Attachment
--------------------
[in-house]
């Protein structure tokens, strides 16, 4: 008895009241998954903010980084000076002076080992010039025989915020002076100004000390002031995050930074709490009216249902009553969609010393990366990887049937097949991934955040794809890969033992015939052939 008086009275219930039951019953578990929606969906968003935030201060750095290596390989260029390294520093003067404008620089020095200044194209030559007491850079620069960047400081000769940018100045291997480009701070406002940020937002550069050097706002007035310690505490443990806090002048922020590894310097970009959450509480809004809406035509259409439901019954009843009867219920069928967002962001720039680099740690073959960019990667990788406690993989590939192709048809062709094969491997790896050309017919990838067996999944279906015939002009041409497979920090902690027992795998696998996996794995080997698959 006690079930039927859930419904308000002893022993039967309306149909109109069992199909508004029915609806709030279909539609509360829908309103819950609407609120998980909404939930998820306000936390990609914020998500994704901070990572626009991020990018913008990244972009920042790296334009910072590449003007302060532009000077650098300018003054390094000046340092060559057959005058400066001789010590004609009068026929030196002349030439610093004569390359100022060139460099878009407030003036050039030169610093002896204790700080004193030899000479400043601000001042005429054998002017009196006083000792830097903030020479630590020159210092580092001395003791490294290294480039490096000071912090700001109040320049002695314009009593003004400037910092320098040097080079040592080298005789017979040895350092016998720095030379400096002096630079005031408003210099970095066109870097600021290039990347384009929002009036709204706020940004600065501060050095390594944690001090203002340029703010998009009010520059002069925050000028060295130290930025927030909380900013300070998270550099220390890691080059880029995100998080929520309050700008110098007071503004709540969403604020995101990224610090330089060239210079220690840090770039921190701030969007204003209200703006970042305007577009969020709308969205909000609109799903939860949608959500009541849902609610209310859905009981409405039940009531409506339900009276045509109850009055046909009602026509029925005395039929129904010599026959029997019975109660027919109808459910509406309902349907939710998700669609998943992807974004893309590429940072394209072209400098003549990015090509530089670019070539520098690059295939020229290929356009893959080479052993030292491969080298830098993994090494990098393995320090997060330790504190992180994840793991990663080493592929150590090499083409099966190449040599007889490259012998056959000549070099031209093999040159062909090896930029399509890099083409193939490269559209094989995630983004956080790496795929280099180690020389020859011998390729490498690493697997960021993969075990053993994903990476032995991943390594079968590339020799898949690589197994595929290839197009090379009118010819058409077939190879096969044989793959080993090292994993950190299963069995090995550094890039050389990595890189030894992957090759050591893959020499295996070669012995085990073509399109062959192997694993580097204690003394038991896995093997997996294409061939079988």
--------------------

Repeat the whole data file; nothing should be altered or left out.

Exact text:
[in-house]
């Protein structure tokens, strides 16, 4: 008895009241998954903010980084000076002076080992010039025989915020002076100004000390002031995050930074709490009216249902009553969609010393990366990887049937097949991934955040794809890969033992015939052939 008086009275219930039951019953578990929606969906968003935030201060750095290596390989260029390294520093003067404008620089020095200044194209030559007491850079620069960047400081000769940018100045291997480009701070406002940020937002550069050097706002007035310690505490443990806090002048922020590894310097970009959450509480809004809406035509259409439901019954009843009867219920069928967002962001720039680099740690073959960019990667990788406690993989590939192709048809062709094969491997790896050309017919990838067996999944279906015939002009041409497979920090902690027992795998696998996996794995080997698959 006690079930039927859930419904308000002893022993039967309306149909109109069992199909508004029915609806709030279909539609509360829908309103819950609407609120998980909404939930998820306000936390990609914020998500994704901070990572626009991020990018913008990244972009920042790296334009910072590449003007302060532009000077650098300018003054390094000046340092060559057959005058400066001789010590004609009068026929030196002349030439610093004569390359100022060139460099878009407030003036050039030169610093002896204790700080004193030899000479400043601000001042005429054998002017009196006083000792830097903030020479630590020159210092580092001395003791490294290294480039490096000071912090700001109040320049002695314009009593003004400037910092320098040097080079040592080298005789017979040895350092016998720095030379400096002096630079005031408003210099970095066109870097600021290039990347384009929002009036709204706020940004600065501060050095390594944690001090203002340029703010998009009010520059002069925050000028060295130290930025927030909380900013300070998270550099220390890691080059880029995100998080929520309050700008110098007071503004709540969403604020995101990224610090330089060239210079220690840090770039921190701030969007204003209200703006970042305007577009969020709308969205909000609109799903939860949608959500009541849902609610209310859905009981409405039940009531409506339900009276045509109850009055046909009602026509029925005395039929129904010599026959029997019975109660027919109808459910509406309902349907939710998700669609998943992807974004893309590429940072394209072209400098003549990015090509530089670019070539520098690059295939020229290929356009893959080479052993030292491969080298830098993994090494990098393995320090997060330790504190992180994840793991990663080493592929150590090499083409099966190449040599007889490259012998056959000549070099031209093999040159062909090896930029399509890099083409193939490269559209094989995630983004956080790496795929280099180690020389020859011998390729490498690493697997960021993969075990053993994903990476032995991943390594079968590339020799898949690589197994595929290839197009090379009118010819058409077939190879096969044989793959080993090292994993950190299963069995090995550094890039050389990595890189030894992957090759050591893959020499295996070669012995085990073509399109062959192997694993580097204690003394038991896995093997997996294409061939079988």